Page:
Early replicators

Mathematical models of how ribonucleic acid (RNA)-like molecules make copies of themselves reveal new insights as the origins of life on Earth.

A phase-contrast micrograph of a ciliate (Frontonia sp.) digesting blue-green algae (cyanobacteria). The cytostome (the "mouth" of the cell) is seen on the right side down. Image credit: (CC BY-SA 4.0 DEED)

All living things use molecules known as nucleic acids to store instructions on how to grow and maintain themselves and pass these instructions down to the next generation. However, it remains unclear how these systems may have evolved from simple molecules in the environment when life began over 3.6 billion years ago.

One idea proposes that, before the first cells evolved, abiotic chemical processes gave rise to substantial building blocks of ribonucleic acids (or RNAs, for short). Over time, RNAs could have combined to form polymers of random sequences that started to copy themselves to make simple machines, only carrying the information required to make more of the same RNAs. Later on, these RNA molecules teamed up with proteins, fats and other molecules to make the first cells.

When RNA replicates, the parent molecule is used as a template to assemble a new copy. While the new RNA molecule remains attached to its template it prevents the template being used to make more RNA. Therefore, it is thought that the speed at which a specific RNA machine copied itself may have varied in a pattern known as parabolic growth. Furthermore, when RNA replicates without the help of other biological molecules, the process is very prone to errors, which would have severely limited how much information the RNA machines were able to pass on to the next generation.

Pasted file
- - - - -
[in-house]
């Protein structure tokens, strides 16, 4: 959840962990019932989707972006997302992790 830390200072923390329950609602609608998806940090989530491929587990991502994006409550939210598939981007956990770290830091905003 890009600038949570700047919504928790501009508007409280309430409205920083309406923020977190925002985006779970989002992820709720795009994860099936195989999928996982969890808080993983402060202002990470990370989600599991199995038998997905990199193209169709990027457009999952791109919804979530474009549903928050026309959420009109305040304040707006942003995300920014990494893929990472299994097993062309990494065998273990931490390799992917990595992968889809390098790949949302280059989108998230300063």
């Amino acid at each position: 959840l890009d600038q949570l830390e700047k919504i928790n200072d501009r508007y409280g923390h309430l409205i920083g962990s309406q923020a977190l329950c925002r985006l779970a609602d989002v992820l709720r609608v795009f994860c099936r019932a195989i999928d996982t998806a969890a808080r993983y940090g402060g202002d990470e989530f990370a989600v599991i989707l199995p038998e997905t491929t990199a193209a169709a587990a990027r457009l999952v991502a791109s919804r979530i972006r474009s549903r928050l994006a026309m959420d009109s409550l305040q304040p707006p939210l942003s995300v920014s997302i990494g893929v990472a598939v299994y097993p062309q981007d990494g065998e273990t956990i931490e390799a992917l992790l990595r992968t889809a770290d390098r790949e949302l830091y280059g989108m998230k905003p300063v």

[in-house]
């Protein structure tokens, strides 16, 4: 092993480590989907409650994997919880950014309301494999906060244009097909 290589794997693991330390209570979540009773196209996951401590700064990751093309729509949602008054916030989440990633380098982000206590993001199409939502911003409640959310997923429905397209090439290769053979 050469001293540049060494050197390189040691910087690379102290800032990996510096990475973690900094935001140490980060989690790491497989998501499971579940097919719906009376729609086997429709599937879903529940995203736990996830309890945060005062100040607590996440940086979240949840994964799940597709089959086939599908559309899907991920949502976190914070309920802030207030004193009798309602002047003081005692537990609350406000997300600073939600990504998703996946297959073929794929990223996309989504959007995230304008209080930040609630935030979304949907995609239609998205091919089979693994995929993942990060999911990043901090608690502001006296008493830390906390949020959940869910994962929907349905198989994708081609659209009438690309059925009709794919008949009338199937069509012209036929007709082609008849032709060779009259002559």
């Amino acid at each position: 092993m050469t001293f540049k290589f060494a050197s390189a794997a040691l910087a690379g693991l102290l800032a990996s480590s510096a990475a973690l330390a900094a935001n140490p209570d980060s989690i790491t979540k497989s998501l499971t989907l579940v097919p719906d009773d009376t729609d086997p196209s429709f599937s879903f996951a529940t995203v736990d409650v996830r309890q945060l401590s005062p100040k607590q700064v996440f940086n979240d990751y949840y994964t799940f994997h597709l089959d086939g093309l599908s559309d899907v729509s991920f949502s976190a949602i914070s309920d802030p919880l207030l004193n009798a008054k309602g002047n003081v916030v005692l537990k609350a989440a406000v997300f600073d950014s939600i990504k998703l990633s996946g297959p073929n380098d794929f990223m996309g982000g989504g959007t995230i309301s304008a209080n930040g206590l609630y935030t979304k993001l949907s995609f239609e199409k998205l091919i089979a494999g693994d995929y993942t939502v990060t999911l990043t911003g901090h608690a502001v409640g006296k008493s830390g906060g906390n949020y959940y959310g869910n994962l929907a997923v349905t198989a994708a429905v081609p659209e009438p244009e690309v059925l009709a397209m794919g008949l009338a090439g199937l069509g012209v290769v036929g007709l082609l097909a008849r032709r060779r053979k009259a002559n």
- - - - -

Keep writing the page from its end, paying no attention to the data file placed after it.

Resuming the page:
Theoretical work suggested that under certain conditions, parabolic growth may favor the maintenance of a large amount of RNA sequence-coded information, but it is not clear if this is actually possible in nature. To address this question, Paczkó et al. developed mathematical models to investigate the effect of parabolic growth on the ability of RNA to replicate without other biological molecules. The models show that when large numbers of RNAs are present, small differences in how quickly different RNAs replicated favored the stable coexistence of different RNA sequences. Parabolic growth decreased the adverse effect of copying errors, allowing larger pieces of RNA to faithfully replicate themselves.

This work suggests that parabolic growth may help to maintain different types of RNA (or similar replicating molecules) in a population and in turn, help new simple life forms to evolve. In the future, these findings may be used as a framework for laboratory experiments to better understand how early life forms may have evolved.